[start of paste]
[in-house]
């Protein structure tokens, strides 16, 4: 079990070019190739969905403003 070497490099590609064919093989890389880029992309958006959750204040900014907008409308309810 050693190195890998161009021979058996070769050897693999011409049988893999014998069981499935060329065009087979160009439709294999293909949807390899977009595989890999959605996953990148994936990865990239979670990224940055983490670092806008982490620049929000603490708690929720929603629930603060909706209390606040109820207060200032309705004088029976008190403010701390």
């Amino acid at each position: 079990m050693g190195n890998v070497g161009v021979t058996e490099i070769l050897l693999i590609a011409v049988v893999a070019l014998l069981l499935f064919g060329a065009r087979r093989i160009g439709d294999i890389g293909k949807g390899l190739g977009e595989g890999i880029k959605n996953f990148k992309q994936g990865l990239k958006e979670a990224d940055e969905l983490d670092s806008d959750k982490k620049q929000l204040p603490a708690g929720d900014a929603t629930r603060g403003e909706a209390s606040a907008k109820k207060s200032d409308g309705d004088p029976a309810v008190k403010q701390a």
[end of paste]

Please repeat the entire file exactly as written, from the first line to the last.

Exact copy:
[in-house]
């Protein structure tokens, strides 16, 4: 079990070019190739969905403003 070497490099590609064919093989890389880029992309958006959750204040900014907008409308309810 050693190195890998161009021979058996070769050897693999011409049988893999014998069981499935060329065009087979160009439709294999293909949807390899977009595989890999959605996953990148994936990865990239979670990224940055983490670092806008982490620049929000603490708690929720929603629930603060909706209390606040109820207060200032309705004088029976008190403010701390």
């Amino acid at each position: 079990m050693g190195n890998v070497g161009v021979t058996e490099i070769l050897l693999i590609a011409v049988v893999a070019l014998l069981l499935f064919g060329a065009r087979r093989i160009g439709d294999i890389g293909k949807g390899l190739g977009e595989g890999i880029k959605n996953f990148k992309q994936g990865l990239k958006e979670a990224d940055e969905l983490d670092s806008d959750k982490k620049q929000l204040p603490a708690g929720d900014a929603t629930r603060g403003e909706a209390s606040a907008k109820k207060s200032d409308g309705d004088p029976a309810v008190k403010q701390a």